Diabetes: we know all about it. Kids get “type 1,” and older adults get “type 2.”  Except that I got type 1 at the age of 24, and because of the general state of health in the US, elementary school kids are getting type 2.
But wait, do I have type 1?
Several years after I was diagnosed in the hospital with “type 1 diabetes mellitus,” I learned about “latent autoimmune diabetes in adults,” a.k.a, LADA or “type 1.5.” It’s possible that the diabetes I got as an adult and the kind that the kiddos get are different beasts (i.e., have different etiology, as the pathology med school kids might say). This supposition hasn’t impacted my life in any significant way; in fact it almost feels like trivia. Sure, from time to time I introduce myself as having T1.5 diabetes when I’m around other people with diabetes, but it tends to confuse most people without this little disease.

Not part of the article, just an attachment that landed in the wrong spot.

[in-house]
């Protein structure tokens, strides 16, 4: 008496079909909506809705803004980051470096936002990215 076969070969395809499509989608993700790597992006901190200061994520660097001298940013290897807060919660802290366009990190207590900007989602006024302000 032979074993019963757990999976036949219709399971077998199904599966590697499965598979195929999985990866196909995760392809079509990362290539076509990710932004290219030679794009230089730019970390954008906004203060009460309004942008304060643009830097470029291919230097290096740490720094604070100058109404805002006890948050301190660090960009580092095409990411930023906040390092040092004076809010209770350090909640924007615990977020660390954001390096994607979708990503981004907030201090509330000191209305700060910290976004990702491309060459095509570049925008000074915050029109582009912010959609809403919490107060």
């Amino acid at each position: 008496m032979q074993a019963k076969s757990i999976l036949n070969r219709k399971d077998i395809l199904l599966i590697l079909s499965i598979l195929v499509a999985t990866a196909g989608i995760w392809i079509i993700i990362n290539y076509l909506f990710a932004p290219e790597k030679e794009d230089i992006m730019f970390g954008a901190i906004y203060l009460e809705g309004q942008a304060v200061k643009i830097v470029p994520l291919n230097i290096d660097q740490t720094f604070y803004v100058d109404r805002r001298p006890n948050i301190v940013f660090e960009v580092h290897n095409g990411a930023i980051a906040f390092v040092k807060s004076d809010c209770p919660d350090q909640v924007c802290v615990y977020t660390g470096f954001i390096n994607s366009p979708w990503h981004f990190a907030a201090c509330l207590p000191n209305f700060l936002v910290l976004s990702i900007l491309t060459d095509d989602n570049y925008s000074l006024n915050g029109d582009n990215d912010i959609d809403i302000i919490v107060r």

To be honest, I don’t really know that much about LADA. Does it imply a different treatment strategy? Not so far as I know. How do you distinguish between T1 and T1.5? Don’t know. Does it even matter after all these years? I’m shrugging.
It’s not like me to be less than curious about something, but I’ve been trying to be more selective in how deep I get into topics these days; life is choices, and all that. This week, though, is the first ever LADA Awareness Week, so maybe it’s time for me to become more aware about LADA. I’m going to do my best to learn something LADA-related each day this week and share it with you.
1 — In case you don’t remember, type 1 is where the body’s own antibodies destroy the insulin producing cells in the pancreas, while in type 2 the body still produces insulin but becomes increasingly resistant to its awesomeness. There’s more to each condition, of course, but in either case blood sugar goes up if it remains untreated. [Back . . .]